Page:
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ADF attorneys appeal ruling against halting flawed sign ordinance

Judge declined to grant motion that would have suspended discriminatory ordinance while lawsuit moves forward in Ariz.
Ordinary People, Extraordinary Faith: Clyde and Ann Reed
Alliance Defending Freedom
Alliance Defending Freedom

PHOENIX — Attorneys with the Alliance Defense Fund have appealed a federal judge’s decision to allow enforcement of a problematic sign ordinance in the town of Gilbert while the lawsuit moves forward in court.  After initially agreeing not to enforce the provisions of its code that discriminated against churches, the city amended its code in January in a way that did not fix any of the code’s constitutional flaws.

“Churches should not be singled out for discrimination by a city’s sign ordinances,” said ADF Senior Legal Counsel David Cortman.  “The First Amendment requires the town to treat church signs the same as similar nonreligious signs, which the town’s amended code does not do.  We are appealing because this ordinance certainly should not be enforced while litigation continues.  The city should respect the constitutional rights of our client.”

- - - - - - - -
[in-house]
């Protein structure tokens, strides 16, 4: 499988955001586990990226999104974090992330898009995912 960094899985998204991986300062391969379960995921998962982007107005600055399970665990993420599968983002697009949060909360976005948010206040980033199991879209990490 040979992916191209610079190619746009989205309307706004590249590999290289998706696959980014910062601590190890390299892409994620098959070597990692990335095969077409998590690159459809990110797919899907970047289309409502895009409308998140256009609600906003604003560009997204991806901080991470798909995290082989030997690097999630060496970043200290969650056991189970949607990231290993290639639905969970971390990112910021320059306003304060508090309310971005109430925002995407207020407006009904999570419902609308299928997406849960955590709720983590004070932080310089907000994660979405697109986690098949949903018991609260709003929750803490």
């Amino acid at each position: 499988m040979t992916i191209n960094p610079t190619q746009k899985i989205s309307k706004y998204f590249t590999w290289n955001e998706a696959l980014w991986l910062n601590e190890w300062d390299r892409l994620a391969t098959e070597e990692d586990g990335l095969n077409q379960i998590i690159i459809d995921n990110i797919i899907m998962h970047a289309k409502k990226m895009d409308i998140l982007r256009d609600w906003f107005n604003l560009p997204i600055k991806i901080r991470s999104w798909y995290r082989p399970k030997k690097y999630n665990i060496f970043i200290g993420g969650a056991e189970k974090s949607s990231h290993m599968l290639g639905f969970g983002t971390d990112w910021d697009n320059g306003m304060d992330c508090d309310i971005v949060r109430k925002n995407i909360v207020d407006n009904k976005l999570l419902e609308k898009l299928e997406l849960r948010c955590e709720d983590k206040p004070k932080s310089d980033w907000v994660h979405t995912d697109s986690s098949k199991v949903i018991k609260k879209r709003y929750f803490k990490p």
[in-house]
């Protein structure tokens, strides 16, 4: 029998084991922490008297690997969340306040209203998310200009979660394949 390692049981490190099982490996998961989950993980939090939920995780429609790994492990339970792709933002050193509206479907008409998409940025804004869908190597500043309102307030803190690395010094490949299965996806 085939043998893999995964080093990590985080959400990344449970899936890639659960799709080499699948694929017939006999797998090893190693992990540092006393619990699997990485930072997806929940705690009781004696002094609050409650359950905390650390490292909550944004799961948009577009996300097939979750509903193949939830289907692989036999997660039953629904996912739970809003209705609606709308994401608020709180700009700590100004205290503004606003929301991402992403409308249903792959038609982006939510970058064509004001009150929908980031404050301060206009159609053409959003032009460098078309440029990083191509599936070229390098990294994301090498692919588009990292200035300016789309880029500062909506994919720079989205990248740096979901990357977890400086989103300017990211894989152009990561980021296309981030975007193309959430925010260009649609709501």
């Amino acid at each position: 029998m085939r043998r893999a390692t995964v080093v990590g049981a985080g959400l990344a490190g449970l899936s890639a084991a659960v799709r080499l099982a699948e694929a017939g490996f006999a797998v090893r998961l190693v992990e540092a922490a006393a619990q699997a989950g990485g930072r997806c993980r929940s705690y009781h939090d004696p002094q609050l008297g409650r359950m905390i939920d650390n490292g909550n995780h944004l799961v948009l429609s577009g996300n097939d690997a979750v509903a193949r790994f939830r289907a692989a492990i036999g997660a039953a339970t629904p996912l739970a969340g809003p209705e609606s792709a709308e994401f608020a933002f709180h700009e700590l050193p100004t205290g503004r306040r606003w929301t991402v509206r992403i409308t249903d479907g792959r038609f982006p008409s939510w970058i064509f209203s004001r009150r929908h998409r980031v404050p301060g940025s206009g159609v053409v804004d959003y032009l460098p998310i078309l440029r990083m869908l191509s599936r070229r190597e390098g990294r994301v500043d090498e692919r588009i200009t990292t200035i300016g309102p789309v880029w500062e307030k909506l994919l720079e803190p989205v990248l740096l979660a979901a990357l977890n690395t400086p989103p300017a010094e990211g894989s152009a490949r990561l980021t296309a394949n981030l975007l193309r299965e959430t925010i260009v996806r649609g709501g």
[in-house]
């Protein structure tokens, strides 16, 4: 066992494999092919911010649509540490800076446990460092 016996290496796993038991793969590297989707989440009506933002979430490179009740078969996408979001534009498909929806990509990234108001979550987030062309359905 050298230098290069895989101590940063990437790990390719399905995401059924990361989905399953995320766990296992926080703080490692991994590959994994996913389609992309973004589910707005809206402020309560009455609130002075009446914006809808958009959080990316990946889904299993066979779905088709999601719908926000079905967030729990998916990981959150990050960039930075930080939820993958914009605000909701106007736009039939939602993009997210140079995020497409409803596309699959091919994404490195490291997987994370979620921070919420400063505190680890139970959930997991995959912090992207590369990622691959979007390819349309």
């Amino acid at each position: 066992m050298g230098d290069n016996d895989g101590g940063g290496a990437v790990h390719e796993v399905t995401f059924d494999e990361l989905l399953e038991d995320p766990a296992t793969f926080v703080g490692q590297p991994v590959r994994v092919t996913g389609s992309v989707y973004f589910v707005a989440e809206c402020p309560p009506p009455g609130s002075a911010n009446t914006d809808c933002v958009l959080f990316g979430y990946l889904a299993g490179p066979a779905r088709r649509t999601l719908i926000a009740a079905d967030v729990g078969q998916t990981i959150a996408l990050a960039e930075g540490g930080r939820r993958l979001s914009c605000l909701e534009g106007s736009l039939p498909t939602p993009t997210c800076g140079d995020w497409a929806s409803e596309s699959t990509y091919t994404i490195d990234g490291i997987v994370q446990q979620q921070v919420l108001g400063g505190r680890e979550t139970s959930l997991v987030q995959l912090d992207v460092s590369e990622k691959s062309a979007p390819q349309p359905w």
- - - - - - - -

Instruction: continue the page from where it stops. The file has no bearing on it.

In May 2007, in response to an ADF lawsuit filed on behalf of Good News Presbyterian Church, the town of Gilbert agreed to a preliminary injunction prohibiting it from enforcing its sign code against the church, which required church signs to be smaller in size, fewer in number, and displayed for much less time than similar nonreligious signs.  The town passed an amended code, which continues to treat religious signs far less favorably than similar commercial and noncommercial signs.

ADF attorneys then amended their complaint and filed a new motion for preliminary injunction to block implementation of the amended code while the lawsuit moves forward in court.  On Sept. 30, a judge declined to grant the injunction, and ADF attorneys are now appealing to the U.S. Court of Appeals for the 9th Circuit.

“The town’s amended code continues to restrict the First Amendment rights of churches,” said ADF Legal Counsel Jeremy Tedesco.  “We trust that the 9th Circuit will understand the need for those rights to remain in tact since we believe that the law clearly supports our position.”

ADF is a legal alliance of Christian attorneys and like-minded organizations defending the right of people to freely live out their faith. Launched in 1994, ADF employs a unique combination of strategy, training, funding, and litigation to protect and preserve religious liberty, the sanctity of life, marriage, and the family.